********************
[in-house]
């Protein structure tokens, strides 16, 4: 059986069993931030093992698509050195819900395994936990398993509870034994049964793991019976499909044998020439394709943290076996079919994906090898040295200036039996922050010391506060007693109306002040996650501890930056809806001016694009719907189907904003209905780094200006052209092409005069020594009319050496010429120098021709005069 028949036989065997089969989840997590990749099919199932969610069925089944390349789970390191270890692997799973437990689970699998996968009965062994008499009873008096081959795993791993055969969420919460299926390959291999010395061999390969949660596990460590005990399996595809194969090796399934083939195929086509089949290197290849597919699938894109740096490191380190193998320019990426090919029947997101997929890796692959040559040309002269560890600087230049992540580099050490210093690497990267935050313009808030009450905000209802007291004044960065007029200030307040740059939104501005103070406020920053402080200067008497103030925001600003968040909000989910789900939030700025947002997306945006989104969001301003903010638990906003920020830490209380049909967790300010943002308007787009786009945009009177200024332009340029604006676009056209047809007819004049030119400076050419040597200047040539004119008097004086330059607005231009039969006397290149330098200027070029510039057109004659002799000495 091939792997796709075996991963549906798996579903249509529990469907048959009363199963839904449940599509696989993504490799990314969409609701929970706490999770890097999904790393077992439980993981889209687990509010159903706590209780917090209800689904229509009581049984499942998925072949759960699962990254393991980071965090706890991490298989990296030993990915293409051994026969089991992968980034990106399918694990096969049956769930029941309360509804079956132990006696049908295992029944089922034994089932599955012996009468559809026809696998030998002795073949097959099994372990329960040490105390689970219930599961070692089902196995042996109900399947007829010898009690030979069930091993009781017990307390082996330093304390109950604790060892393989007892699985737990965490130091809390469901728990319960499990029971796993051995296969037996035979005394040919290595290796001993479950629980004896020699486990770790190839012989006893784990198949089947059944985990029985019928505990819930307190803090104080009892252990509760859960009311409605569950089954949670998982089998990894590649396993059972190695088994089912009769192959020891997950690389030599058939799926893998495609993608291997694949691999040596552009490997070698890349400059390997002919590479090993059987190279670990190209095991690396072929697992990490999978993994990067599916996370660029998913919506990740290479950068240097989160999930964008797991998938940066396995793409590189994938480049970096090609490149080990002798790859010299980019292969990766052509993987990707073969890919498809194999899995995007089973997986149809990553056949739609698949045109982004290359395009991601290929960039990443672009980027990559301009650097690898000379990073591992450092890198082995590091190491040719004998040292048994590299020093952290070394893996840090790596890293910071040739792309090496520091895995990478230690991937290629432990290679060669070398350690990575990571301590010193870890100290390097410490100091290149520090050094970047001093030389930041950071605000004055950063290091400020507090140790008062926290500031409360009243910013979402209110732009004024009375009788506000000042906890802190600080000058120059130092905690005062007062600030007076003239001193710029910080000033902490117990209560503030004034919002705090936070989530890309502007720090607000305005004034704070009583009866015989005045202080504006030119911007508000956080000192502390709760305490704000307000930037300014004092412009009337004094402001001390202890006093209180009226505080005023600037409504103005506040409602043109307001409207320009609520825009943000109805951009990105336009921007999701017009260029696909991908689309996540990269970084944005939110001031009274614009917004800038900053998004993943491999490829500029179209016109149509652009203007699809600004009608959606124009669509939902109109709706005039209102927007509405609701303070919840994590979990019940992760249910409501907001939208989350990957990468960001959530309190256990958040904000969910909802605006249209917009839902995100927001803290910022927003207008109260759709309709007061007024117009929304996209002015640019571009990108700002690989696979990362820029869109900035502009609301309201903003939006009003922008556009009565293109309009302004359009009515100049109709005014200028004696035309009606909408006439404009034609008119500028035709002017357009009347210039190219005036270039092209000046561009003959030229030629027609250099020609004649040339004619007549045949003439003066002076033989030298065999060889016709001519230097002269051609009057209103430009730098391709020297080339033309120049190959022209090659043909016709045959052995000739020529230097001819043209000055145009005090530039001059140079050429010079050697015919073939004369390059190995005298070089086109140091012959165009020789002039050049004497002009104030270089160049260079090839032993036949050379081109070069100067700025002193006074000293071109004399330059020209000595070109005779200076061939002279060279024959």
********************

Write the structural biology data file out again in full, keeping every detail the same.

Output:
[in-house]
């Protein structure tokens, strides 16, 4: 059986069993931030093992698509050195819900395994936990398993509870034994049964793991019976499909044998020439394709943290076996079919994906090898040295200036039996922050010391506060007693109306002040996650501890930056809806001016694009719907189907904003209905780094200006052209092409005069020594009319050496010429120098021709005069 028949036989065997089969989840997590990749099919199932969610069925089944390349789970390191270890692997799973437990689970699998996968009965062994008499009873008096081959795993791993055969969420919460299926390959291999010395061999390969949660596990460590005990399996595809194969090796399934083939195929086509089949290197290849597919699938894109740096490191380190193998320019990426090919029947997101997929890796692959040559040309002269560890600087230049992540580099050490210093690497990267935050313009808030009450905000209802007291004044960065007029200030307040740059939104501005103070406020920053402080200067008497103030925001600003968040909000989910789900939030700025947002997306945006989104969001301003903010638990906003920020830490209380049909967790300010943002308007787009786009945009009177200024332009340029604006676009056209047809007819004049030119400076050419040597200047040539004119008097004086330059607005231009039969006397290149330098200027070029510039057109004659002799000495 091939792997796709075996991963549906798996579903249509529990469907048959009363199963839904449940599509696989993504490799990314969409609701929970706490999770890097999904790393077992439980993981889209687990509010159903706590209780917090209800689904229509009581049984499942998925072949759960699962990254393991980071965090706890991490298989990296030993990915293409051994026969089991992968980034990106399918694990096969049956769930029941309360509804079956132990006696049908295992029944089922034994089932599955012996009468559809026809696998030998002795073949097959099994372990329960040490105390689970219930599961070692089902196995042996109900399947007829010898009690030979069930091993009781017990307390082996330093304390109950604790060892393989007892699985737990965490130091809390469901728990319960499990029971796993051995296969037996035979005394040919290595290796001993479950629980004896020699486990770790190839012989006893784990198949089947059944985990029985019928505990819930307190803090104080009892252990509760859960009311409605569950089954949670998982089998990894590649396993059972190695088994089912009769192959020891997950690389030599058939799926893998495609993608291997694949691999040596552009490997070698890349400059390997002919590479090993059987190279670990190209095991690396072929697992990490999978993994990067599916996370660029998913919506990740290479950068240097989160999930964008797991998938940066396995793409590189994938480049970096090609490149080990002798790859010299980019292969990766052509993987990707073969890919498809194999899995995007089973997986149809990553056949739609698949045109982004290359395009991601290929960039990443672009980027990559301009650097690898000379990073591992450092890198082995590091190491040719004998040292048994590299020093952290070394893996840090790596890293910071040739792309090496520091895995990478230690991937290629432990290679060669070398350690990575990571301590010193870890100290390097410490100091290149520090050094970047001093030389930041950071605000004055950063290091400020507090140790008062926290500031409360009243910013979402209110732009004024009375009788506000000042906890802190600080000058120059130092905690005062007062600030007076003239001193710029910080000033902490117990209560503030004034919002705090936070989530890309502007720090607000305005004034704070009583009866015989005045202080504006030119911007508000956080000192502390709760305490704000307000930037300014004092412009009337004094402001001390202890006093209180009226505080005023600037409504103005506040409602043109307001409207320009609520825009943000109805951009990105336009921007999701017009260029696909991908689309996540990269970084944005939110001031009274614009917004800038900053998004993943491999490829500029179209016109149509652009203007699809600004009608959606124009669509939902109109709706005039209102927007509405609701303070919840994590979990019940992760249910409501907001939208989350990957990468960001959530309190256990958040904000969910909802605006249209917009839902995100927001803290910022927003207008109260759709309709007061007024117009929304996209002015640019571009990108700002690989696979990362820029869109900035502009609301309201903003939006009003922008556009009565293109309009302004359009009515100049109709005014200028004696035309009606909408006439404009034609008119500028035709002017357009009347210039190219005036270039092209000046561009003959030229030629027609250099020609004649040339004619007549045949003439003066002076033989030298065999060889016709001519230097002269051609009057209103430009730098391709020297080339033309120049190959022209090659043909016709045959052995000739020529230097001819043209000055145009005090530039001059140079050429010079050697015919073939004369390059190995005298070089086109140091012959165009020789002039050049004497002009104030270089160049260079090839032993036949050379081109070069100067700025002193006074000293071109004399330059020209000595070109005779200076061939002279060279024959």